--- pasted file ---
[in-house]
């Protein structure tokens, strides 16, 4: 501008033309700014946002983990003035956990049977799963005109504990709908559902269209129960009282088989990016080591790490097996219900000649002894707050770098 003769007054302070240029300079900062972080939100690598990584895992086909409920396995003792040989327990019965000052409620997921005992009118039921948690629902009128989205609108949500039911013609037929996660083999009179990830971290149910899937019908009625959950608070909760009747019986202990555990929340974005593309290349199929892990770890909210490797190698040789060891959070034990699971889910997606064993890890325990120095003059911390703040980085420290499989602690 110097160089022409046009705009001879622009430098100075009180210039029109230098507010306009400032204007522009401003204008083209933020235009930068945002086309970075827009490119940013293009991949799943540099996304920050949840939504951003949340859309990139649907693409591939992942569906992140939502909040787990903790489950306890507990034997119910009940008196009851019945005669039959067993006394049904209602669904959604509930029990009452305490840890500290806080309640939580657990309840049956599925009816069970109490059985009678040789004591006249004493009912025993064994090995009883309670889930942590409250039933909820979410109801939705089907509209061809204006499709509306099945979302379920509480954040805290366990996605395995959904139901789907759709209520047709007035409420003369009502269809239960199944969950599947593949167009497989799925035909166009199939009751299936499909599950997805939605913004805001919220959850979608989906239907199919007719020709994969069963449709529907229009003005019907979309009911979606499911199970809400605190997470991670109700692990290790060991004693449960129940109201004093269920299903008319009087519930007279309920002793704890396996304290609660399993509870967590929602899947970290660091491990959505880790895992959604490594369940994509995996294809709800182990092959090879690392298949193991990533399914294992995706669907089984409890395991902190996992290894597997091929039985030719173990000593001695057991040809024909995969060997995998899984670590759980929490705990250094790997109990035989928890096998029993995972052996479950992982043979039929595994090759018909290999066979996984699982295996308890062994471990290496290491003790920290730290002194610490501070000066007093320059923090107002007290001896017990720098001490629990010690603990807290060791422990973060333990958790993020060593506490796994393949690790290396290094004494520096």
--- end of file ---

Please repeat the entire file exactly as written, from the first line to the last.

[in-house]
């Protein structure tokens, strides 16, 4: 501008033309700014946002983990003035956990049977799963005109504990709908559902269209129960009282088989990016080591790490097996219900000649002894707050770098 003769007054302070240029300079900062972080939100690598990584895992086909409920396995003792040989327990019965000052409620997921005992009118039921948690629902009128989205609108949500039911013609037929996660083999009179990830971290149910899937019908009625959950608070909760009747019986202990555990929340974005593309290349199929892990770890909210490797190698040789060891959070034990699971889910997606064993890890325990120095003059911390703040980085420290499989602690 110097160089022409046009705009001879622009430098100075009180210039029109230098507010306009400032204007522009401003204008083209933020235009930068945002086309970075827009490119940013293009991949799943540099996304920050949840939504951003949340859309990139649907693409591939992942569906992140939502909040787990903790489950306890507990034997119910009940008196009851019945005669039959067993006394049904209602669904959604509930029990009452305490840890500290806080309640939580657990309840049956599925009816069970109490059985009678040789004591006249004493009912025993064994090995009883309670889930942590409250039933909820979410109801939705089907509209061809204006499709509306099945979302379920509480954040805290366990996605395995959904139901789907759709209520047709007035409420003369009502269809239960199944969950599947593949167009497989799925035909166009199939009751299936499909599950997805939605913004805001919220959850979608989906239907199919007719020709994969069963449709529907229009003005019907979309009911979606499911199970809400605190997470991670109700692990290790060991004693449960129940109201004093269920299903008319009087519930007279309920002793704890396996304290609660399993509870967590929602899947970290660091491990959505880790895992959604490594369940994509995996294809709800182990092959090879690392298949193991990533399914294992995706669907089984409890395991902190996992290894597997091929039985030719173990000593001695057991040809024909995969060997995998899984670590759980929490705990250094790997109990035989928890096998029993995972052996479950992982043979039929595994090759018909290999066979996984699982295996308890062994471990290496290491003790920290730290002194610490501070000066007093320059923090107002007290001896017990720098001490629990010690603990807290060791422990973060333990958790993020060593506490796994393949690790290396290094004494520096």